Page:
They came home with the staples: coffee, sugar, twenty-five pounds of white flour in a patterned cloth sack, lard, baking powder, eggs, potatoes, dried pinto beans, vermicelli, onions, cumin, garlic, salt, and packages of Kool-Aid for the kids to drink. The extras were a piece of bacon to flavor the beans and three quarts of milk. What we didn't drink that day would go on the window sill that the wind seemed to hit first, to keep it cool. There was never enough milk, so all my brothers and sisters had tiny teeth. My mother brought a small piece of candy for each of us kids and a black rope of licorice for herself.
We showed Amá and Apá the frozen chickens. Apá smiled from ear to ear and was now convinced that this was a good gringo that we were staying with. He felt welcomed and taken care of. We looked at Delmira, but she kept her eyes down and said nothing.
We ate our candy while Amá made lunch. A lady from the house next door came over to talk to my mother. She had been there many years, she said, and told us about the routine. We were starting to feel that we had arrived. We didn't know it then, but that stop-sign-shaped house would be our summer home in Minnesota for the next six years.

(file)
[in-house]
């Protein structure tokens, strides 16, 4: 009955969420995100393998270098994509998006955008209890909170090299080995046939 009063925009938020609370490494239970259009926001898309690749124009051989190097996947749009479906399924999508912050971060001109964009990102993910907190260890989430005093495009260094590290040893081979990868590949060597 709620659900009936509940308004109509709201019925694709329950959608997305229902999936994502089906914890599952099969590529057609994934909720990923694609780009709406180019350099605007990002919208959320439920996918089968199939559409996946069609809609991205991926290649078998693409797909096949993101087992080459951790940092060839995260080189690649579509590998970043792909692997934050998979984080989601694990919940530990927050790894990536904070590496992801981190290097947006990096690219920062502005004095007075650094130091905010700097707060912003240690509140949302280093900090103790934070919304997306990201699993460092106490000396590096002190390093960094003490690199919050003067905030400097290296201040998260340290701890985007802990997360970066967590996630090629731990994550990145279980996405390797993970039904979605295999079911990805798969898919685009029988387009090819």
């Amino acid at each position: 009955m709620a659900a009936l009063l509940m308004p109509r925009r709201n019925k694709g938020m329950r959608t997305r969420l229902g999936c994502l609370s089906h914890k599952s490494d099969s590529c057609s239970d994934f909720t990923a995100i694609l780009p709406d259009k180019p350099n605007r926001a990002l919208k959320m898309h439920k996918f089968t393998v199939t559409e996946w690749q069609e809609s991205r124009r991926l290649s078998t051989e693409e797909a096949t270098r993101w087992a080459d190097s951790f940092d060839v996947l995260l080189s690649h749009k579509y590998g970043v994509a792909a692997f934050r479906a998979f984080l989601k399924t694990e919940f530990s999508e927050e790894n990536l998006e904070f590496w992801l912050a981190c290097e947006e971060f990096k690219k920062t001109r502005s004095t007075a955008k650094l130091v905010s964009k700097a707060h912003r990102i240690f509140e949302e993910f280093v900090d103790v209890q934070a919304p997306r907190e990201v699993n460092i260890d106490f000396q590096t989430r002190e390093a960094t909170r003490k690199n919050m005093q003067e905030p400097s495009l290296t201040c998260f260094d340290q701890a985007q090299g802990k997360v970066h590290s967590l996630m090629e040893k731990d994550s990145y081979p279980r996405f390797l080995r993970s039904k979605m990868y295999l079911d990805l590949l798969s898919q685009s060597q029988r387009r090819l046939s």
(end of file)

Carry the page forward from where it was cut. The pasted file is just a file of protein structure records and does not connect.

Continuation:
When my father had told us we were going to Minnesota with El Indio to work in the beet fields, all the kids had different responses—all silent and internal—we never said anything. He was taking a bunch of children to Minnesota, but he didn't see it that way. My father knew nothing about children. He treated us all like adults, expecting adult responses from us. We were a team going to work.
Delia was in her first year of high school. It was the first of May. She would have to leave the new boy who smiled at her in a secret way in the hall. Her friend Chayo liked him, too. Would the new boy remember Delia when she came back in September or would Chayo have prevailed?
Delmira looked around her eighth-grade class, full of adolescent juices. She would miss her eighth-grade graduation. She didn't know how she could ever tell them that she was being taken out of school to go in the back of a canvas-covered truck to work in the fields. She knew their responses would be cruel. She decided to face the problem at the end of the summer. So she told no one—just walked out of school at the end of the day with a fake smile and said, "See you tomorrow!" and didn't return until September.